FOR IMMEDIATE RELEASE
March 18, 1998
Contact: Public Affairs
Trading Revenue Down Sharply In 4th Quarter
WASHINGTON, D.C. — Derivatives activity at commercial banks increased slightly in the final quarter of 1997 to $25.1 trillion, even as trading revenues at these banks dropped 52 percent to $1.2 billion, according to the Office of the Comptroller of the Currency's (OCC) quarterly report on bank derivatives activities released today.
The drop in trading revenue from cash securities and off-balance sheet trading positions is attributed in part to the steep decline in global equity markets and emerging market debt during October.
"The fourth quarter report does not reflect the general rebound in global equity markets that has taken place so far in 1998," said Mike Brosnan, the OCC's director of the treasury and market risk division.
During the fourth quarter, banks' trading revenue from equity positions dropped $305 million largely as a result of volatility in some markets, particularly in Asia. Trading revenue from commodity and other positions declined $320 million, principally from emerging market debt trading. These declines came from eastern Europe, Asia and Latin America.
"OCC examiners in national banks are closely monitoring risk management practices for trading, with a focus on derivatives trading," said Mr. Brosnan.
The two largest areas of trading revenue come from interest rate and foreign exchange contracts. While revenue from foreign exchange activities increased $211 million to $1.3 billion from the previous quarter, revenue from interest rate positions fell to $534 million from $1.2 billion.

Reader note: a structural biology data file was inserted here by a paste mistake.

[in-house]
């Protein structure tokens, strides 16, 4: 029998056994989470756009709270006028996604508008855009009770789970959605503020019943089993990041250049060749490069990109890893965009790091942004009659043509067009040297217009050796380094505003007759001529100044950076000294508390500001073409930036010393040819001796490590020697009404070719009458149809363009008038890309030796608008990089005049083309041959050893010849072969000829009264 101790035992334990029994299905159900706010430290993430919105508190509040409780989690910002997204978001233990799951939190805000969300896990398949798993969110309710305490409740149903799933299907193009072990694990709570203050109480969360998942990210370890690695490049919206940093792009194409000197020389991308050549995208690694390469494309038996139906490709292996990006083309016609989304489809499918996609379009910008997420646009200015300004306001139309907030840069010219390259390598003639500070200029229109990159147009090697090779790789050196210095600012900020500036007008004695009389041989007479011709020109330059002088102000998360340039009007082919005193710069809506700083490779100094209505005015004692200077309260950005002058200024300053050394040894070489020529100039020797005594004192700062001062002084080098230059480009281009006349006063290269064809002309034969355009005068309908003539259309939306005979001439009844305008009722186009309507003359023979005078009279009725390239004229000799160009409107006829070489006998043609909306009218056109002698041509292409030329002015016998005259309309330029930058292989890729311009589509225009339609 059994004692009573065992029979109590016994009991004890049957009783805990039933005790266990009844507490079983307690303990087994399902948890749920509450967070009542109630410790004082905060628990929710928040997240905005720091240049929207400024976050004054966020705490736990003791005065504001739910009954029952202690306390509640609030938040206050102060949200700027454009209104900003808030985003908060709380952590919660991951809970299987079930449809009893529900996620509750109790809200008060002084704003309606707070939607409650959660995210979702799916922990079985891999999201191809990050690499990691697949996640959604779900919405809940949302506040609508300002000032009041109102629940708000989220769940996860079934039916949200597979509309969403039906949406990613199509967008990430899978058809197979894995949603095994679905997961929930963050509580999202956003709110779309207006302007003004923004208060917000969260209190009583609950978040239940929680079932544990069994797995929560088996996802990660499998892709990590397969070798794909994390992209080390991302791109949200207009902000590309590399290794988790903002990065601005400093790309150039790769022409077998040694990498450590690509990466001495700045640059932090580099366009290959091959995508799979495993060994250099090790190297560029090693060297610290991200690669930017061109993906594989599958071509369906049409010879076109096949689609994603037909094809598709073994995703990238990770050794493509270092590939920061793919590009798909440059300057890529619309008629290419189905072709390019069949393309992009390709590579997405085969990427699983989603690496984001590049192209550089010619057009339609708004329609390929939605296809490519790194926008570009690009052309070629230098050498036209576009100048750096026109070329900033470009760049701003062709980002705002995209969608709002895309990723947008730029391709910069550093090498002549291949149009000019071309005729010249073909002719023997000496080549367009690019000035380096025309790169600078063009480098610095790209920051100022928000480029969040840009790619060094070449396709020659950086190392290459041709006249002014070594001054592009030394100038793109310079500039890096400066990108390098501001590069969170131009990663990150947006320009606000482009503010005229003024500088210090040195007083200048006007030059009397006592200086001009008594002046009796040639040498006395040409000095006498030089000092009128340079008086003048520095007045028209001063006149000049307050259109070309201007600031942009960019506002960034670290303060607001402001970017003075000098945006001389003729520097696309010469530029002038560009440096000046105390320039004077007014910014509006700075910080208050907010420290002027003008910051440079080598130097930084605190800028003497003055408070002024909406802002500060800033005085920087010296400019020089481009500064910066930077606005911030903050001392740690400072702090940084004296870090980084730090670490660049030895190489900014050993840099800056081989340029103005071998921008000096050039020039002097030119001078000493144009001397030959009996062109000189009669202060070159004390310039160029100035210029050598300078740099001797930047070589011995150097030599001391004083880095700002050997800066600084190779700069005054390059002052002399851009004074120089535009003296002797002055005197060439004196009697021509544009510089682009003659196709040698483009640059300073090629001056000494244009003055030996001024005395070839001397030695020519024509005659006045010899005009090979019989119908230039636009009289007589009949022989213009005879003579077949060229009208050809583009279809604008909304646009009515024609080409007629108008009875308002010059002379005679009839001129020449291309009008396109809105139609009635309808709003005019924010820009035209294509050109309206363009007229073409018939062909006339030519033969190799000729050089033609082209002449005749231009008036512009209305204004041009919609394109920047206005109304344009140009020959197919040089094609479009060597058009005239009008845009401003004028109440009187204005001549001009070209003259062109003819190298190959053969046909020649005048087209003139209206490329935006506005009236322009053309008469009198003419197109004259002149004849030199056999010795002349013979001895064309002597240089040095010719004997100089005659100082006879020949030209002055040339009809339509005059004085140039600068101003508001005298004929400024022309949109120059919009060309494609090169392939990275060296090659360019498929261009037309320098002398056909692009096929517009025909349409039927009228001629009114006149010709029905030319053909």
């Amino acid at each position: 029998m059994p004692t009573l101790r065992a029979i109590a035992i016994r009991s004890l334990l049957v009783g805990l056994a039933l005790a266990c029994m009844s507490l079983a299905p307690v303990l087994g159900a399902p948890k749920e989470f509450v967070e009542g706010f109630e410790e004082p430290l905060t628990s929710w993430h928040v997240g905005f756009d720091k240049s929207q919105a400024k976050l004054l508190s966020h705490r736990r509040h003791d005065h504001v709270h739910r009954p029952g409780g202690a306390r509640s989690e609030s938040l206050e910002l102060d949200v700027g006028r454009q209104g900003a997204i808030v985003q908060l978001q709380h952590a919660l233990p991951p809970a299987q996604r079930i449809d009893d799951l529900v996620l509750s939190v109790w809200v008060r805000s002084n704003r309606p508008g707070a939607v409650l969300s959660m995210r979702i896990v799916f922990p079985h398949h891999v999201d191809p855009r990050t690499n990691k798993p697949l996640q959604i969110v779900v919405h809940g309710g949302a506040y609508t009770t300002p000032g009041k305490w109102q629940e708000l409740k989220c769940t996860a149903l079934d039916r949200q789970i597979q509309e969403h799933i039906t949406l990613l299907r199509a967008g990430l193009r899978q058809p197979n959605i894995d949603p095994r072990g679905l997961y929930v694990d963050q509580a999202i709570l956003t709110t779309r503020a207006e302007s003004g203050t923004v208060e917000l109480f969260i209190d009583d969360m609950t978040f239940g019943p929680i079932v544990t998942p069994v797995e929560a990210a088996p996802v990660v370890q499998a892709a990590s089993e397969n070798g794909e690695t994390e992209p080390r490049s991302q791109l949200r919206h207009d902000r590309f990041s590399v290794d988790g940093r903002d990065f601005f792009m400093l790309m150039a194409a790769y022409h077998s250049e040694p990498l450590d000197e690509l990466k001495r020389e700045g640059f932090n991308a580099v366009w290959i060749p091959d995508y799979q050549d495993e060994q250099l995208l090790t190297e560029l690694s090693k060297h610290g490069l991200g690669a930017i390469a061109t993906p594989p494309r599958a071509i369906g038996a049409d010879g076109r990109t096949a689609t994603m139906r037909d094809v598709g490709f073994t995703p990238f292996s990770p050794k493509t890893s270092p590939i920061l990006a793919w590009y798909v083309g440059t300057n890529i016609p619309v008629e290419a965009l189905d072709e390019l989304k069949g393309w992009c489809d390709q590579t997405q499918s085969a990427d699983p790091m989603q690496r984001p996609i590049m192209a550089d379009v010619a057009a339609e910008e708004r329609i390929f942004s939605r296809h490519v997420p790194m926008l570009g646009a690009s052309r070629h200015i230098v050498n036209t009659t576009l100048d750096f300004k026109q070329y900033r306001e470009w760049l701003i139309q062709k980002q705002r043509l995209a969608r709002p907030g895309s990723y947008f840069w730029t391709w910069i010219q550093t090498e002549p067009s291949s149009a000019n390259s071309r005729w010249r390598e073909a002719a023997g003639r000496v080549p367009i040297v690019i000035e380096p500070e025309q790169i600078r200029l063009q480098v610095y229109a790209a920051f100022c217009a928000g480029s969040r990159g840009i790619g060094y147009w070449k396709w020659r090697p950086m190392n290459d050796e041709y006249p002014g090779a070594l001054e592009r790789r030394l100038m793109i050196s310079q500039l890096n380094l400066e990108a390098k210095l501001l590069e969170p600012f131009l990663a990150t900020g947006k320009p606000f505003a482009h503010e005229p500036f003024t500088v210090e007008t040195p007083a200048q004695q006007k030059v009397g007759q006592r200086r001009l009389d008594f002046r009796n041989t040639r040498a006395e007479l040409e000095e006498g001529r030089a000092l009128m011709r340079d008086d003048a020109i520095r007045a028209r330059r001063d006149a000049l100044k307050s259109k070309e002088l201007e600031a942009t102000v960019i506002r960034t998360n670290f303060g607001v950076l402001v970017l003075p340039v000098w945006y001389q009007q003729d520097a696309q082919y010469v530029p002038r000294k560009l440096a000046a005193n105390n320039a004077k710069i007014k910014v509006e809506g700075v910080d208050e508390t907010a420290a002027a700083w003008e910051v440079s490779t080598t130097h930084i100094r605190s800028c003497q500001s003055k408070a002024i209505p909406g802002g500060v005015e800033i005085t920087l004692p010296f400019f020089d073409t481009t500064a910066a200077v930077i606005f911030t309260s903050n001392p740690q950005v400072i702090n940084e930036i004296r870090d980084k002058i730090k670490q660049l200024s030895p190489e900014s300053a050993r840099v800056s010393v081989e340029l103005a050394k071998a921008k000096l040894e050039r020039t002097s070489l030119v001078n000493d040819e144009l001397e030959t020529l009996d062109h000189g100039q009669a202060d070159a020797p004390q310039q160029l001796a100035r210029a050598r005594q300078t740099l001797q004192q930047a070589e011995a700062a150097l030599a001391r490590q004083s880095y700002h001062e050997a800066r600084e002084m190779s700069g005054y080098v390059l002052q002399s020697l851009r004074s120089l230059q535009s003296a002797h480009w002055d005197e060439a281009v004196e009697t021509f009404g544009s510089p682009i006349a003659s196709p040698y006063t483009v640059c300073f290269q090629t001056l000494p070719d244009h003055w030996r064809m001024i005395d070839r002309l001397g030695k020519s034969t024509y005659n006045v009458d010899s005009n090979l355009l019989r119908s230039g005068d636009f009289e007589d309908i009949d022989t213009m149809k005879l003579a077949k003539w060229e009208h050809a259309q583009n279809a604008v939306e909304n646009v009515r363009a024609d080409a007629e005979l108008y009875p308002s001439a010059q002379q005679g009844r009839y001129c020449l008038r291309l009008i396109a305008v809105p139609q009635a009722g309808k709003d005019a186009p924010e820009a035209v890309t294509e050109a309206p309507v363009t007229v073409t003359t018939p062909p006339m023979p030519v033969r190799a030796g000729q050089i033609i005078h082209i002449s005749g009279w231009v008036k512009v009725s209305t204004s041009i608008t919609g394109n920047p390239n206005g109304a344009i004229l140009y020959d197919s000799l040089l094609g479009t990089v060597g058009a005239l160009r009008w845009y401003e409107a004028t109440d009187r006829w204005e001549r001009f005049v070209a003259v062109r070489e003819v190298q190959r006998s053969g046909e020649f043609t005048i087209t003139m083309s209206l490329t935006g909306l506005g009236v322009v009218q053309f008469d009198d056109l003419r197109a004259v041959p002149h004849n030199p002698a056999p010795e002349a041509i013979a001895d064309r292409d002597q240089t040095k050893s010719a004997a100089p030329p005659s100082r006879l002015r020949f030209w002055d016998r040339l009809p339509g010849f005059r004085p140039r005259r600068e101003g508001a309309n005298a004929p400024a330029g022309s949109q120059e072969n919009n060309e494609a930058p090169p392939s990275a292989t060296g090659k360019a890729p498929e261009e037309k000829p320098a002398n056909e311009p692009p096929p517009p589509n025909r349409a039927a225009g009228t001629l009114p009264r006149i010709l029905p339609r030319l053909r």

For all banks, quarterly trading revenue fell to 1.3 percent of gross revenue — its lowest level since the OCC began reporting this data in early 1995. Three of the eight largest banks had a loss and the others showed smaller gains than in the previous quarter.
During the fourth quarter, the notional value of interest rate contracts fell by $185 billion to $17.1 trillion. Foreign exchange contracts increased by $162 billion to $7.4 trillion. This figure excludes spot foreign exchange contracts, which decreased by $334 billion to $317 billion. Commodity and equity contracts rose by $42 billion to $494 billion.
Credit derivatives rose by $16 billion and now total $55 billion. Since the beginning of 1997 when banks first reported using this product, the notional value of credit derivatives has nearly tripled. Fifteen insured commercial banks reported using credit derivatives during the quarter, a decrease of two from the previous quarter.
Past due derivative contracts remained at nominal levels.
For all banks, the book value of contracts past due 30 days or more aggregated only $28 million, or .008 percent of total credit exposure from derivatives contracts. Call report data, upon which the OCC derivatives report is based, do not show the volume of non-accrual assets attributable to derivative contracts.
During 1997, banks charged off $120 million in credit losses from off-balance sheet derivatives. "While credit-related losses have grown, this relatively small loss figure reflects both the current healthy economic environment and the generally high credit quality of counterparties and end-users with whom banks now engage in derivatives transactions," said Mr. Brosnan. "It also reflects the increased use of collateral in these deals."
The OCC's fourth quarter derivatives report also shows:
A copy of the OCC Fourth Quarter 1997 Derivatives Data Fact Sheet and the accompanying tables and graphs may be obtained by: writing to Comptroller of the Currency, Public Reference Room (Mail Stop 1-5), Washington, DC 20219; calling the OCC Information Fax Line at (202) 479-0141 and requesting document number 79831 under news releases; faxing a request to (202) 874-4448; ordering by phone (202) 874-5043; or visiting the OCC's Public Reference Room at 250 E Street, S.W. in Washington, D.C. (9 a.m. - noon and 1 - 3 p.m., Monday - Friday). The document will be available on the OCC's web page at http://www.occ.treas.gov.
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